clean cars


A white Chevrolet pick up truck at the L.A. auto show
GM’s current sales strategy is firmly rooted in large gasoline vehicles. Reichmuth/UCS

Press Releases Alone Aren’t Going to Clean Up Cars and Trucks

, Senior vehicles engineer

General Motors recently announced that the company “aspires to eliminate tailpipe emissions from new light-duty vehicles by 2035.” Many in the press were quick to credit GM for this announcement, but it’s important to remember that aspirations are only the first (and easiest) step in any plan. Read more >

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Under Biden Administration, a New Decade Has Dawned—Passenger Car Regulations Must Keep Up

, senior vehicles analyst

With a new administration taking office and a new decade upon us, it’s a perfect opportunity to recommit to holding the automobile industry accountable under the Clean Air Act. While manufacturers continue to be in compliance with fuel economy and emissions regulations, improvements are stalling, and a continued shift away from cars to SUVs and light trucks shows the country progressing far too slowly to avert the worst impacts of climate change. With a new presidential administration set to take over, it’s time to put the previous administration’s rollback in the rear-view and the pedal to the metal, pushing industry onto a more sustainable path. Read more >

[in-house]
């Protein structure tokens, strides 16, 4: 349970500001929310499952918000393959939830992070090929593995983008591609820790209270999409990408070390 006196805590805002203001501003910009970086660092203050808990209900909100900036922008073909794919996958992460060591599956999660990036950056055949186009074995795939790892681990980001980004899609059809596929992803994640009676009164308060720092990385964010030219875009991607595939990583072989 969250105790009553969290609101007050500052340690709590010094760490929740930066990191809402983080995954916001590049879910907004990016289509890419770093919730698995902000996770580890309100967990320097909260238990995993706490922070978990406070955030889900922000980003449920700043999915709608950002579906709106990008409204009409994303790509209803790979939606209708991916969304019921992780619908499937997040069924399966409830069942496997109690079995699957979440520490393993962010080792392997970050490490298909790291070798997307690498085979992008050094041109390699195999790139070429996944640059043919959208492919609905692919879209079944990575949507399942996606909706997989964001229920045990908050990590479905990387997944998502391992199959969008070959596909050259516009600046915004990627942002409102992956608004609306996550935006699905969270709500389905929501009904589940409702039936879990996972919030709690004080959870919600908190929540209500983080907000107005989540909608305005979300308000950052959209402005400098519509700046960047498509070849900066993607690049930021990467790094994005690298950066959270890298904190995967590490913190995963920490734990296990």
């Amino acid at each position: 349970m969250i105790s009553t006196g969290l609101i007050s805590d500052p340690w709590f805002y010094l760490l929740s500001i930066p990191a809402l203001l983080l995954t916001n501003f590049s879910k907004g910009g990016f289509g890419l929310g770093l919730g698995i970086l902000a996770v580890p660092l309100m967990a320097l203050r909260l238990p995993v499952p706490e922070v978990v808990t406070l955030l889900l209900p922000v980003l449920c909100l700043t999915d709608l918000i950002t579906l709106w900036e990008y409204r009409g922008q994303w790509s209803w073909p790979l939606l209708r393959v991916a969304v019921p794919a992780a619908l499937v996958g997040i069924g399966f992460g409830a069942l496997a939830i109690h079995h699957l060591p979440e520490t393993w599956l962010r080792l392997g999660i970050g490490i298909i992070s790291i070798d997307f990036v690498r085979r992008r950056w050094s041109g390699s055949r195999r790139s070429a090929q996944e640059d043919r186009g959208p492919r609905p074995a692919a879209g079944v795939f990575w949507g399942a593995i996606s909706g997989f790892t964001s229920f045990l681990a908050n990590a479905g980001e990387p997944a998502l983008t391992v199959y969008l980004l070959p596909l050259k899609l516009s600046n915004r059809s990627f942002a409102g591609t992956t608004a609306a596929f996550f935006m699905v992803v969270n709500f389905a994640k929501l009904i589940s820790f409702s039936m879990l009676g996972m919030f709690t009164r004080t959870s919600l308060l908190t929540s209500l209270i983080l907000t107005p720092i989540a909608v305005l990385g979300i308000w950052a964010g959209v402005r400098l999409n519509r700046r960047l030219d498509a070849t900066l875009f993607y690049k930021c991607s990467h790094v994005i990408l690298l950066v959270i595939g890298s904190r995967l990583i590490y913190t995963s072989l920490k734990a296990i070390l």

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GM’s Environmental About-Face – Political Expedience or Real Leadership?

, senior vehicles analyst

Last week, General Motors announced it’s ending its part in the lawsuit supporting the Trump administration’s illegal elimination of California’s ability to set global warming emissions standards for passenger cars and trucks. While the news is a welcome action and something UCS and others have been pressuring GM to do, done in the wake of the election of a new president, it screams of political expediency, not environmental leadership.

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EPA
Steve Fecht, GM
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EPA Made So Many Mistakes with Clean Cars Rollback, Even Its Own Lawyers Want to Know What’s Up

, senior vehicles analyst

On Monday, EPA’s Office of Inspector General (OIG) announced an investigation into the so-called “SAFE” rule, which rolled back Obama-era global warming emissions and fuel economy standards and will cost both consumers and the environment. This investigation is just the latest example of the many ways in which the administration’s attempts to cut corners and ignore science are being challenged.

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US EPA
Tingey Injury Law Firm/Unspalsh
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Eilis Garvey/Unsplash

On the Heels of Rollback, Auto Makers Seek Another Hand Out

, senior vehicles analyst

While the administration just finalized its reduction in vehicle efficiency from 5 percent per year to no better than a measly 1.5 percent per year (despite their own evidence showing how bad it is for the country), that hasn’t stopped the auto industry from seeking even further reductions. In a new proposed change to how passenger cars and trucks are tested, the Trump administration is trying to give automakers a carve-out that would further increase global warming emissions from new cars by 1.6 percent.

Admittedly, this change is a little wonky so let me lay it out as best as I can. But the bottom line is that automakers are seeking even further, permanent reductions in the stringency of global warming emissions standards, right on the heels of a massive rollback of emissions standards.

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Eilis Garvey/Unsplash
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